Noah hails from Las Vegas and now resides in Seattle. Since 2015, he has attended the city’s first charter high school, Summit Sierra, located in the Chinatown International District. As a former student designer at the University of Washington’s Landscape Architecture Program, the majority of his extracurricular activities concern apparel and environmentalism. He is currently a fashion ambassador at Nordstrom. He aspires to major in business administration with a minor in art history at the University of San Diego. Beyond college, he hopes to pursue artistic direction in the apparel industry.
From the Seed to the Fruit
Raúl Sánchez is a translator currently working on the Spanish version of his inaugural collection, “All Our Brown-Skinned Angels,” which was nominated for the 2013 Washington State Book Award in Poetry. He is currently a poetry mentor for the PONGO Teen Writing Project in the King County Juvenile Detention Center and a teacher for Seattle Arts & Lectures’ Writers in the Schools program. He is also a Jack Straw Poetry Mentor at Denny International Middle School.
Broken But Also Whole
Ricky Robertson is an educator, author and consultant who supports schools in developing trauma-informed systems that foster educator and student mental health and resilience. Through professional development, Ricky invites educators to explore and apply the principles of trauma-informed care, restorative justice and culturally-responsive pedagogy. Ricky co-authored the book “Building Resilience in Students Impacted by Adverse Childhood Experiences: A Whole-Staff Approach.”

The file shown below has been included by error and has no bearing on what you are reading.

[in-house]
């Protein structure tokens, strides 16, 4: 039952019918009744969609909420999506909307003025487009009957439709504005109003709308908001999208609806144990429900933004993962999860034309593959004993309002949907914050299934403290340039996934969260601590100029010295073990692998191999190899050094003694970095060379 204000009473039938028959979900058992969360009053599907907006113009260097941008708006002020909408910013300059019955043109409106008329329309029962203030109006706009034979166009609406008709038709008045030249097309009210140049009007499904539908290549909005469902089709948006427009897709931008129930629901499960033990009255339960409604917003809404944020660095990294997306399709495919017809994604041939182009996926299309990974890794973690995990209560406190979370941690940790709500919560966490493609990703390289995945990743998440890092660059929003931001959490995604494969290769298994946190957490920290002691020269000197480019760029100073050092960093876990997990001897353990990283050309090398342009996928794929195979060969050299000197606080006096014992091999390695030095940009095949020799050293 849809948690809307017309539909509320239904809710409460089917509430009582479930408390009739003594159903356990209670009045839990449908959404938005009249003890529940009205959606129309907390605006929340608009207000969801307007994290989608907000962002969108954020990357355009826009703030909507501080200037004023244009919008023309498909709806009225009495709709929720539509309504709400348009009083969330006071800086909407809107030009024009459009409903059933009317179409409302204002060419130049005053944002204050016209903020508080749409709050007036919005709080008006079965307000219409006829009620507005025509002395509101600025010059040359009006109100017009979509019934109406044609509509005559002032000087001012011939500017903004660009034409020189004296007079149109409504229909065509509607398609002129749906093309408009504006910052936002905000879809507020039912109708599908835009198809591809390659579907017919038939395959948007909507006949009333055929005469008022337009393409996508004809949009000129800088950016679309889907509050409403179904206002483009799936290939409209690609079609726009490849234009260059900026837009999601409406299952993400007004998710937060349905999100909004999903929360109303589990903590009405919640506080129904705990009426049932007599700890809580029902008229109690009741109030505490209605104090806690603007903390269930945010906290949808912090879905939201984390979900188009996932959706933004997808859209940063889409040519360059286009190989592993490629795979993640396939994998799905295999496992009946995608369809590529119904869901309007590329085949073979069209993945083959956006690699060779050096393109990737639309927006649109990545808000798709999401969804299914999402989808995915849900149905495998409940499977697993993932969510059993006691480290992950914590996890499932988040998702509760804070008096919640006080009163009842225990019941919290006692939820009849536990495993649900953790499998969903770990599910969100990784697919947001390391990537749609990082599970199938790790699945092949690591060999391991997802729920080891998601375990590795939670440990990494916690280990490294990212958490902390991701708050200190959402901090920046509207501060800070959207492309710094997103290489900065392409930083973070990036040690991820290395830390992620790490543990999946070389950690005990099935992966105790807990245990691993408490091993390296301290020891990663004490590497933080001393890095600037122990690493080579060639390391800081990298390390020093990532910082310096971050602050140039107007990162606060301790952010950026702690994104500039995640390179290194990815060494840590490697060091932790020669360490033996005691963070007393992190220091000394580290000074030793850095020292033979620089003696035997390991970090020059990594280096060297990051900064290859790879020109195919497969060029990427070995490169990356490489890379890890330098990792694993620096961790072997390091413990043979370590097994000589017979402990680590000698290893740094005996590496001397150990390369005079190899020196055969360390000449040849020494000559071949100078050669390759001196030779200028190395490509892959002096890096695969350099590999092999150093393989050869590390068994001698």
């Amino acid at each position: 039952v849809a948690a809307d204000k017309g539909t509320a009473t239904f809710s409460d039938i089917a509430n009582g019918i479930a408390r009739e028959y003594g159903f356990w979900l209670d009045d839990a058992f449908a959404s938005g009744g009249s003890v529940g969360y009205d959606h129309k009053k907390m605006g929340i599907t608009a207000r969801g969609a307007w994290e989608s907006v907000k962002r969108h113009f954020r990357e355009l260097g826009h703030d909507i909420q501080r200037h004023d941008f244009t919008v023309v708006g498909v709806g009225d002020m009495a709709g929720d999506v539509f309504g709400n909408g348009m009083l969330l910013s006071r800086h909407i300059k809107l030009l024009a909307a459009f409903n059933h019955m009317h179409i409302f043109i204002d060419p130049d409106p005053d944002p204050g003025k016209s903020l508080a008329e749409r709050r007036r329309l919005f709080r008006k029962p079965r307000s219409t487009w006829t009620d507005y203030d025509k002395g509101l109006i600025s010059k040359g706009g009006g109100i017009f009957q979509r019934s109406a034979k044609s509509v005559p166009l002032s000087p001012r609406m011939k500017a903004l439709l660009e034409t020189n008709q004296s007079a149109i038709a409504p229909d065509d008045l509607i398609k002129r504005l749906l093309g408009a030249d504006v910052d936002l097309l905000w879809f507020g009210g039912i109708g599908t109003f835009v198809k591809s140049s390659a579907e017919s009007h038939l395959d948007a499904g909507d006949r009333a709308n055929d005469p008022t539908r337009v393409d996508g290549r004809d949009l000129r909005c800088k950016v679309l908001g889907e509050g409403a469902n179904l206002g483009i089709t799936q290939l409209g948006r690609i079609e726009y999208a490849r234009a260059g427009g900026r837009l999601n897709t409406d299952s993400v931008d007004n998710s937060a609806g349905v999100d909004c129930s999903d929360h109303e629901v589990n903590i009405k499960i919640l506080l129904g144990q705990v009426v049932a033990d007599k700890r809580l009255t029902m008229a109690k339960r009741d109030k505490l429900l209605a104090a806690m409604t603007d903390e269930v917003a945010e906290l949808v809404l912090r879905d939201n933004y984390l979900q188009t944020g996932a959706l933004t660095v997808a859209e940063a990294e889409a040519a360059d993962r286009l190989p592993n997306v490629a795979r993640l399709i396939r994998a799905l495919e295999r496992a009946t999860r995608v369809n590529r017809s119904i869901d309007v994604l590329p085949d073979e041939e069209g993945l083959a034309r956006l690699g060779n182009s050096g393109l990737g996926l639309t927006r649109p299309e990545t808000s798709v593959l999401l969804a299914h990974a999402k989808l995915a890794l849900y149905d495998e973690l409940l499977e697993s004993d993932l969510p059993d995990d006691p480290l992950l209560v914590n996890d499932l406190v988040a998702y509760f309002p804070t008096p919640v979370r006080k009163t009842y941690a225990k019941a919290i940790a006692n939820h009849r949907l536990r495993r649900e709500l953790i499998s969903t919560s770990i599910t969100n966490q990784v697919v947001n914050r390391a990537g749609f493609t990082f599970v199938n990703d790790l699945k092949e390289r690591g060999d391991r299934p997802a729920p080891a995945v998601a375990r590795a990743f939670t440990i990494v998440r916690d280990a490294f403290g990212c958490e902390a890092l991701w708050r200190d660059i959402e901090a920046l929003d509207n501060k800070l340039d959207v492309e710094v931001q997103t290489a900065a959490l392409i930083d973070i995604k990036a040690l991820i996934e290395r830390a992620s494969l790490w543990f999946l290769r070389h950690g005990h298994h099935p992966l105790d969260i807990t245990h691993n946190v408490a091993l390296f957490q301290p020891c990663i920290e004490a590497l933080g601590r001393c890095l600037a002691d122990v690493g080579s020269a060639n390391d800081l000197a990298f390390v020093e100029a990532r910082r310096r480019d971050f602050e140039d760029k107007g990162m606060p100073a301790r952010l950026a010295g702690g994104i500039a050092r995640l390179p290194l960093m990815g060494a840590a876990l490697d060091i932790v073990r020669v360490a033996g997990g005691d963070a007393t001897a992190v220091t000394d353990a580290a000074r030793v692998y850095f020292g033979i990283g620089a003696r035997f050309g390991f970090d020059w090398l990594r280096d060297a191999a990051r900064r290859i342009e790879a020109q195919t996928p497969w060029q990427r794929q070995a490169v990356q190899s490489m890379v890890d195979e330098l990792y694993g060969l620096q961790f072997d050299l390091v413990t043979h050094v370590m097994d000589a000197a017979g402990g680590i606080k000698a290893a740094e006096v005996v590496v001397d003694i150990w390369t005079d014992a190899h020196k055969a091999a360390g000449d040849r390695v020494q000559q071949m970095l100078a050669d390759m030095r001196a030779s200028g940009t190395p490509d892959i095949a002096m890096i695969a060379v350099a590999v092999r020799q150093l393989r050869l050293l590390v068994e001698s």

Can I See You After Class?
Ryan Healy is originally from Olympia and has taught for 13 years at Ridgeline Middle School in Yelm, Thurston County. There, he helped develop a transformative student-leadership program focused on social and emotional learning skills and character development. His work focuses on giving as many students as possible access to those skills. He serves other organizations and many of his former students and colleagues long after they have left his school. He is fond of saying relationships matter and even more fond of trying to provide others with the tools to build great relationships.